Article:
Locked out of the cage

Published 2:39 pm Tuesday, September 6, 2011

Columbiana native Keaton Wood spars with a partner Aug. 28 at a mixed martial arts training facility in Childersburg. (Reporter Photo/Kala Bolton)

By KALA BOLTON / Staff Writer

COLUMBIANA — Keaton Wood has been training in Mixed Martial Arts (MMA) fighting for almost four years, but has never participated in a fight.

If he did, he would break the law.

MMA is currently sanctioned in 45 states. Alabama is not one of them, despite the sport’s rising demand and local popularity.

“It’s kind of hard because you put all this time and effort into it and you can’t even do it,” said Wood, 18, who plans to travel to Georgia in the future to legally participate in fights.

“We tell our kids their whole lives, ‘You can be anything you want to be when you grow up,’” said Christy Isbell, Keaton’s mother. “This is what he wanted to do. Now, all of a sudden, he could go to jail if he does it.”

On April 28, 2011, Gov. Robert Bentley signed the MMA legislation, making fights without licenses, which are not currently being distributed, illegal.

The Alabama Athletic Commission (AAC), formerly the Alabama Boxing Commission, is currently working towards sanctioning MMA.

“It starts with the law being signed,” said Casey Sears, vice chairman of the AAC and chairman of its rules committee. “Once the law is signed in, it gives the authority to appoint the people on the commission.”

Sears said the commission currently has 10 chapters developed, but each has a long way to go before becoming official legislation.

The AAC must first agree on the rules, which then go to a public review process where the public receives access to the documents. A public hearing is then set up, opening the floor for comments and suggestions regarding each rule.

Rules that are agreed upon are voted on once again by the AAC before being sent to a joint committee of the House and Senate for final approval. Those that are not approved start the process over.

“It’s designed to be chapter by chapter, so you could have nine chapters that are close to finishing and one chapter that has to go all the way back through,” Sears said.

Meanwhile, the AAC’s legal staff is constantly reviewing the process.

The AAC meets “a little less than quarterly” and has been the recent target of public scrutiny. Even advocates of MMA sanctioning believe the process is drawn out.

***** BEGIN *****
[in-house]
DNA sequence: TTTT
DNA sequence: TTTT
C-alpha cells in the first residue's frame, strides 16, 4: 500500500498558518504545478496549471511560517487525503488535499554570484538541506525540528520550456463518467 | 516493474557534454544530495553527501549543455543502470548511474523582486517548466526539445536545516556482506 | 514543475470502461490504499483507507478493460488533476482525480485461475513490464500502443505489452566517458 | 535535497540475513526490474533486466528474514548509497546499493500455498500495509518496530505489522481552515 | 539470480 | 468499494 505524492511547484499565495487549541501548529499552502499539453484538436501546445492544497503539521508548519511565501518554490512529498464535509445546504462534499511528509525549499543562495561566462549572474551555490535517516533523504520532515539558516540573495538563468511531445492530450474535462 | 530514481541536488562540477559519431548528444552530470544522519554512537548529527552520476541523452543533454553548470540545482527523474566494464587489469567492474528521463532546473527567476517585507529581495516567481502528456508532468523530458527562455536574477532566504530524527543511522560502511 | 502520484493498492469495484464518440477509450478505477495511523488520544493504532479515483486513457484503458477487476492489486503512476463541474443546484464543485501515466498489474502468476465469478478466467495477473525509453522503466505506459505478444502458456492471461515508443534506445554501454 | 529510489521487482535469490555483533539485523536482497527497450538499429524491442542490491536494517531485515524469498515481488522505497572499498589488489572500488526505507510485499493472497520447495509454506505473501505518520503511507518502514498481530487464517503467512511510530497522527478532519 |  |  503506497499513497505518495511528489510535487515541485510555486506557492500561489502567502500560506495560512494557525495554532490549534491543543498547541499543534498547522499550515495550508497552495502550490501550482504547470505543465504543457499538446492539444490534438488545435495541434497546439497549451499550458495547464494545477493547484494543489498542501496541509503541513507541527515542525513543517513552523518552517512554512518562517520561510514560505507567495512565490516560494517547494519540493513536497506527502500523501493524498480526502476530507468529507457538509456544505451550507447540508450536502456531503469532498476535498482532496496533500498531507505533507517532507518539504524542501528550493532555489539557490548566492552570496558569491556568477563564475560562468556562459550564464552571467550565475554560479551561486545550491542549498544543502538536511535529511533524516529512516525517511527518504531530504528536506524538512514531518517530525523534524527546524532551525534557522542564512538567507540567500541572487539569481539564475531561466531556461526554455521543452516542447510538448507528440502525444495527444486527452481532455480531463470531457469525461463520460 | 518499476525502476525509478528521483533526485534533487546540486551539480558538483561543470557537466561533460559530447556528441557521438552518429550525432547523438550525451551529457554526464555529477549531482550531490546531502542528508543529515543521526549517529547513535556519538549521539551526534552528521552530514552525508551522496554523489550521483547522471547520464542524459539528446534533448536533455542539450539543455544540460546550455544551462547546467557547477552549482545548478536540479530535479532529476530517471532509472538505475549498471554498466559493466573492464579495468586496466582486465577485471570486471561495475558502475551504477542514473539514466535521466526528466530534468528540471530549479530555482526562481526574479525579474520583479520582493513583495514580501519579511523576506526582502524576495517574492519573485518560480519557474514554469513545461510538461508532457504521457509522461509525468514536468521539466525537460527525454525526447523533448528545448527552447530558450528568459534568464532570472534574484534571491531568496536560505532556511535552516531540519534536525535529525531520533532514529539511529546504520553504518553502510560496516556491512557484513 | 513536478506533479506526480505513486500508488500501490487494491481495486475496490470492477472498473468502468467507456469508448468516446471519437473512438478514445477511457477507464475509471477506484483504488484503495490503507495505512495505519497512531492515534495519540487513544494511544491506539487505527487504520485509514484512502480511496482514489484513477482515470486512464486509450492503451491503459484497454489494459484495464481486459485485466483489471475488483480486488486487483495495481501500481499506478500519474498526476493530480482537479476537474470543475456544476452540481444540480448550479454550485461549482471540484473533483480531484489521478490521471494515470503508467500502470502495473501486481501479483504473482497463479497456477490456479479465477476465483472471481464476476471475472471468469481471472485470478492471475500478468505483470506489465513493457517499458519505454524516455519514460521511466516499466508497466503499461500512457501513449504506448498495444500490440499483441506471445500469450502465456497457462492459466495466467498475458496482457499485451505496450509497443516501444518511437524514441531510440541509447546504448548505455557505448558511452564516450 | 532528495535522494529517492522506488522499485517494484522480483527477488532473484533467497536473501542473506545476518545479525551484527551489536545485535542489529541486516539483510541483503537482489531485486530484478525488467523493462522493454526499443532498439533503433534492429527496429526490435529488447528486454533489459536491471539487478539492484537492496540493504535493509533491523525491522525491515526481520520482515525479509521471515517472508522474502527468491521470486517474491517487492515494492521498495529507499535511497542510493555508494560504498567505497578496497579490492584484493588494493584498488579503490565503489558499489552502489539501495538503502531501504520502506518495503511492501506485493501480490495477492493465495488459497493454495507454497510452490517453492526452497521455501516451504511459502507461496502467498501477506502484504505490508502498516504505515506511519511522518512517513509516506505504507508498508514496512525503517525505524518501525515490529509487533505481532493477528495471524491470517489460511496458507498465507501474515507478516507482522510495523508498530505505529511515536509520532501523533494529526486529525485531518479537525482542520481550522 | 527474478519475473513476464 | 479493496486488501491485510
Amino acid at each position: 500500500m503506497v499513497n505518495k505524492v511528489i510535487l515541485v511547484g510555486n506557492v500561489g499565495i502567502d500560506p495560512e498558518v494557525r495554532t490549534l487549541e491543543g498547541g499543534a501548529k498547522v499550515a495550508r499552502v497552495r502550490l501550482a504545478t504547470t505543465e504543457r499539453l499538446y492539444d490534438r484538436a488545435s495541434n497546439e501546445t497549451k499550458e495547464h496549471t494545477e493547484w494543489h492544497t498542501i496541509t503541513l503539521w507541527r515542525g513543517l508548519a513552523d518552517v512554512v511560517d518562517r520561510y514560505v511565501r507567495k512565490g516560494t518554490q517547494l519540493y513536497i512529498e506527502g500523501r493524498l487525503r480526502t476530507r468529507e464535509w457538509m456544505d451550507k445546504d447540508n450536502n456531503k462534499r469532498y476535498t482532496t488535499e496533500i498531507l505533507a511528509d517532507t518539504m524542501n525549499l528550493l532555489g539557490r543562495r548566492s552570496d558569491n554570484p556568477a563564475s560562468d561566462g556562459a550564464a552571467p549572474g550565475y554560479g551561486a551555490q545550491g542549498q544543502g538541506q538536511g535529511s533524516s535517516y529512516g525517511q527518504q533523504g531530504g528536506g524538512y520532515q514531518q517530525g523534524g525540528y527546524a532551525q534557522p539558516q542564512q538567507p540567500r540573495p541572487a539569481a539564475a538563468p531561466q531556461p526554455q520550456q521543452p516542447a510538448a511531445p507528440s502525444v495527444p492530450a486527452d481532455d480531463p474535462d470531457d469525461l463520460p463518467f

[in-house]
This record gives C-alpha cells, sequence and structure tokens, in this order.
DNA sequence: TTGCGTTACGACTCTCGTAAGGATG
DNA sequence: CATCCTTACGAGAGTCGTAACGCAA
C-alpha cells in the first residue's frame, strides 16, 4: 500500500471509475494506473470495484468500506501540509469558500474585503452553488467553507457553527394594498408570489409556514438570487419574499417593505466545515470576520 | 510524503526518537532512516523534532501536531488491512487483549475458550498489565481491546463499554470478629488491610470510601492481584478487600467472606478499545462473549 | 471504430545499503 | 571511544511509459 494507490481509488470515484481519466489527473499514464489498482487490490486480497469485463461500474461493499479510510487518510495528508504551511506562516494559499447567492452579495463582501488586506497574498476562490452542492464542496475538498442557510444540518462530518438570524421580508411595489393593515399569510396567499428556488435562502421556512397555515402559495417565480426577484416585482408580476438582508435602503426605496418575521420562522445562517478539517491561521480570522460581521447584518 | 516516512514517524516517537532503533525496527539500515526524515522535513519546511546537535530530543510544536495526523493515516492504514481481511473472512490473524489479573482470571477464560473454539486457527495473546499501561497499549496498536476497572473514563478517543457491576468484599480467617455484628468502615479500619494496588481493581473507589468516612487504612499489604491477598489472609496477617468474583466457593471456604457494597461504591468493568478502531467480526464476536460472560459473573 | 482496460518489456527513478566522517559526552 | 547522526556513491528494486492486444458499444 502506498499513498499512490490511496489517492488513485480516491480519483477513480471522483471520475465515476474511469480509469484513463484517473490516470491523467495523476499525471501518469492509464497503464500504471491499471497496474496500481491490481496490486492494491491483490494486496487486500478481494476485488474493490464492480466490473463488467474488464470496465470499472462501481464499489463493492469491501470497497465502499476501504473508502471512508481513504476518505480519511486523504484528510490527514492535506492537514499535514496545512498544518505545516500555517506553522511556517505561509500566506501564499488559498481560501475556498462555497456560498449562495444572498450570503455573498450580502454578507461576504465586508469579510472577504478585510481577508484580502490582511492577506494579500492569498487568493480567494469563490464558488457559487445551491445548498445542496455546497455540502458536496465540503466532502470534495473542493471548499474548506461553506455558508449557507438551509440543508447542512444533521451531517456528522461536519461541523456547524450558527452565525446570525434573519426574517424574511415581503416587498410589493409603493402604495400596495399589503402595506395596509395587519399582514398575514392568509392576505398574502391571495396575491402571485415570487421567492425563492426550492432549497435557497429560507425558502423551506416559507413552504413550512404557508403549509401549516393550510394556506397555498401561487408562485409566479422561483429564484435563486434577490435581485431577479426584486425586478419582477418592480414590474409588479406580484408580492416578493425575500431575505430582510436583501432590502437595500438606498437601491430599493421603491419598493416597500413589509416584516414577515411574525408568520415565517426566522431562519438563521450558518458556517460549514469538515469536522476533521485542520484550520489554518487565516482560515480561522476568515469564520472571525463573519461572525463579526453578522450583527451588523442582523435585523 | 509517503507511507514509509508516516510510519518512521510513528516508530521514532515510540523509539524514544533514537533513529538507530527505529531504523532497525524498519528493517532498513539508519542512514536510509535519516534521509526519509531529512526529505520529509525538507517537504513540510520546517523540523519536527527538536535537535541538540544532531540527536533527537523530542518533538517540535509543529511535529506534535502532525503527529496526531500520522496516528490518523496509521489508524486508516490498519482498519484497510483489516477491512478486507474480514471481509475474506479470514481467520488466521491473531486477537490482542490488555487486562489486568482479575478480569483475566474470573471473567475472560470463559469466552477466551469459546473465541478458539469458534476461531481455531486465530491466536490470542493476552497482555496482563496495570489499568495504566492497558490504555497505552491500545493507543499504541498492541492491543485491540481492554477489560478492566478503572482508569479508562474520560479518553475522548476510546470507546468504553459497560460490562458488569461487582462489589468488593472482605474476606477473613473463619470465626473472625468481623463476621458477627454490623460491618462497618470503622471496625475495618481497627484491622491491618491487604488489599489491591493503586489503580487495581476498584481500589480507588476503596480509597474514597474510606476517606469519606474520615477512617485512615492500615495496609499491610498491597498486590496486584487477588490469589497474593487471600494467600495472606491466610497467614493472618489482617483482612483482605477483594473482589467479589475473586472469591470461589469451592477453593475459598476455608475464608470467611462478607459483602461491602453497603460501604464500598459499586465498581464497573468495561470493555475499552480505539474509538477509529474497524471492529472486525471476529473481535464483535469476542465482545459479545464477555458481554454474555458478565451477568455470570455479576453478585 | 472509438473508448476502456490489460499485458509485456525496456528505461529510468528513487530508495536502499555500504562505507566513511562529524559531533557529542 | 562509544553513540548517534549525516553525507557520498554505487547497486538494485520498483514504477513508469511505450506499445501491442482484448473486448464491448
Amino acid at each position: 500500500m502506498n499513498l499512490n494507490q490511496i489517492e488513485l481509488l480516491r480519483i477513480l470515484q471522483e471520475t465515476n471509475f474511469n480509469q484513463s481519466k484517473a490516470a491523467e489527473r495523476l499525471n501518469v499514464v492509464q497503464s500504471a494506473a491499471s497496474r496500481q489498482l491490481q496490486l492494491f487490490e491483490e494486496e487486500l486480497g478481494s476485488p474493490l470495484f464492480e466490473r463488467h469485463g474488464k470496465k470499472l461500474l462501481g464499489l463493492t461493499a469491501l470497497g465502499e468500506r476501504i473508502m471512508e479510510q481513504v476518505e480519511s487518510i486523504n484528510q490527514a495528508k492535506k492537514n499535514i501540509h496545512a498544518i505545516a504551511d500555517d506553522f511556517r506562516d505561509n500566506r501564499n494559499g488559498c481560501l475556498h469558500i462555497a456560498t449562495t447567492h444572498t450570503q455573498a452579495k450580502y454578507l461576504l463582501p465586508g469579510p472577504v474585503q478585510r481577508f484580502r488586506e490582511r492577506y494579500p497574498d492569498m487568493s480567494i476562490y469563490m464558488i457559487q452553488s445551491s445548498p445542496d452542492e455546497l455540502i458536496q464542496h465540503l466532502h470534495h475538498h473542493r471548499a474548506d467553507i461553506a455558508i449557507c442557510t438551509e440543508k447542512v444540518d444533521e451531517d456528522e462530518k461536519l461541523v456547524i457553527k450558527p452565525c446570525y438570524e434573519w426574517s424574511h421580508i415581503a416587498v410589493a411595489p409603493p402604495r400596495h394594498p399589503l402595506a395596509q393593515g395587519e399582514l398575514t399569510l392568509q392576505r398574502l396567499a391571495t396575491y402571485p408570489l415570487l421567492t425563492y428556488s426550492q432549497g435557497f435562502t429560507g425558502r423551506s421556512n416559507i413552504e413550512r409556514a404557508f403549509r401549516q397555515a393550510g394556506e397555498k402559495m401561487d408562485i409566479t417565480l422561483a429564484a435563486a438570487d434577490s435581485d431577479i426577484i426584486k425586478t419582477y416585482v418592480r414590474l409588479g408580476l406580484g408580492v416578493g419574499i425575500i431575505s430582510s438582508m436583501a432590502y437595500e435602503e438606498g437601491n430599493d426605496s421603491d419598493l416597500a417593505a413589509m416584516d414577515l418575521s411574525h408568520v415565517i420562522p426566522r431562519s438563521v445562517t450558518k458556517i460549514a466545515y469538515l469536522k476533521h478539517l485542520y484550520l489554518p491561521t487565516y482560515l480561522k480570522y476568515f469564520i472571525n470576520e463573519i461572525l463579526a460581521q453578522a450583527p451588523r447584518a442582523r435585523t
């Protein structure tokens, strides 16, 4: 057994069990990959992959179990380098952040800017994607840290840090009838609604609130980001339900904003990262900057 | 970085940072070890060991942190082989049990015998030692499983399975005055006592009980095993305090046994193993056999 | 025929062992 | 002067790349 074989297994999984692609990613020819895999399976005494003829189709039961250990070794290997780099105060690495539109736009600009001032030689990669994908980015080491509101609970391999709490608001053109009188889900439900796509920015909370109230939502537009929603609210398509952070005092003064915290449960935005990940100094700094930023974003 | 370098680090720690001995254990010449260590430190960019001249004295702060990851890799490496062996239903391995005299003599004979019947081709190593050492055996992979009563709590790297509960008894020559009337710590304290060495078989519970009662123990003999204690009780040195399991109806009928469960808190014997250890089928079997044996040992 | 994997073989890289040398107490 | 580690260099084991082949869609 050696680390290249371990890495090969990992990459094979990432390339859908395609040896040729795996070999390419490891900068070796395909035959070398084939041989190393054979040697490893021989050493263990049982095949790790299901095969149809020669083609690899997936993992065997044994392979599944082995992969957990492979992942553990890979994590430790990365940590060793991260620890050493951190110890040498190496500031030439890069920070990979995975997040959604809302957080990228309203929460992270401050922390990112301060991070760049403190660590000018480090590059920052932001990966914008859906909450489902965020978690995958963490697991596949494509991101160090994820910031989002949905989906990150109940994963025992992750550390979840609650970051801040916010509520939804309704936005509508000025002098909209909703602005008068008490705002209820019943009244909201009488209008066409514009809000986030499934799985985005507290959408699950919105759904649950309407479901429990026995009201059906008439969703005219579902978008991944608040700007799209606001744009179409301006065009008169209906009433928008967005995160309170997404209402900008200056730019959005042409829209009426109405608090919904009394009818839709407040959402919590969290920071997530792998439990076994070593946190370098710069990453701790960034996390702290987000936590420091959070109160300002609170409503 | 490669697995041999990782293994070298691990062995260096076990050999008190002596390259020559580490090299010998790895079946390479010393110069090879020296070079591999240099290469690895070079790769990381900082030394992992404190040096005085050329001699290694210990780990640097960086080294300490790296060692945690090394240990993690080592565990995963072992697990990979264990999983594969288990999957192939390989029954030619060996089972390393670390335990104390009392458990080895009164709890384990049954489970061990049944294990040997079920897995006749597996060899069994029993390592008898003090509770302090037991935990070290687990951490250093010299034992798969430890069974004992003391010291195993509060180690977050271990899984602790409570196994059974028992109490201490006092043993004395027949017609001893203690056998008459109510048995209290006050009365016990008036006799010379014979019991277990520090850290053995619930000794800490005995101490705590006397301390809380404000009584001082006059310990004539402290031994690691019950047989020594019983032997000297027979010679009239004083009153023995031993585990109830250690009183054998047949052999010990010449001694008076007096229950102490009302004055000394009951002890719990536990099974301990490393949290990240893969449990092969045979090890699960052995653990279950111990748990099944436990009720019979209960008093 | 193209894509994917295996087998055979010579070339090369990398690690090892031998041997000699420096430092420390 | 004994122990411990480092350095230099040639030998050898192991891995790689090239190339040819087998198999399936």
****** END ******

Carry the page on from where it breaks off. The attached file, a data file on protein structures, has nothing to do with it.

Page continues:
“The commission is a good thing,” said Adam Gibbs, owner of Adam Gibbs Sports Entertainment (AGSE) and president of Excalibur Worldwide Promotions, LLC which owns the MMA promotion SportFight X. AGSE is based in Alabama, but Gibbs has continued MMA announcing and promoting elsewhere due to pending sanctions.

“In one way I’ve been an activist for it, but in another way I haven’t agreed with the way they’ve done things,” Gibbs said. “My opinion would be that they have taken too long to do what they need to do.”

Sears insisted all steps are necessary.

“Most people don’t care that that’s the process,” Sears said. “They want an MMA event, they want it now, and they don’t understand why it’s not happening any faster.”

The AAC finalized regulations for boxing in two years. According to Sears, the commission’s legal staff said it was the fastest sanctioning rules had ever been put together.

As for MMA, the committee has approved a number of regulations, including competition rules and medical requirements. On Aug. 22, each will enter the public review process.

Sears blames Alabama’s tardy action to sanction MMA on politics.

“People have to be convinced that this is out there, that people are getting hurt, and it’s worth regulating and that we do have a problem,” Sears said.

As for when the rules will be finalized, Sears had no answer.

“That’s the million dollar question,” he said. “I am out of the guessing game.”

But it is clear that MMA fans shouldn’t hold their breath.

“Everything in Alabama in terms of politics is slow cooked,” Sears said. “We do not have a microwave.”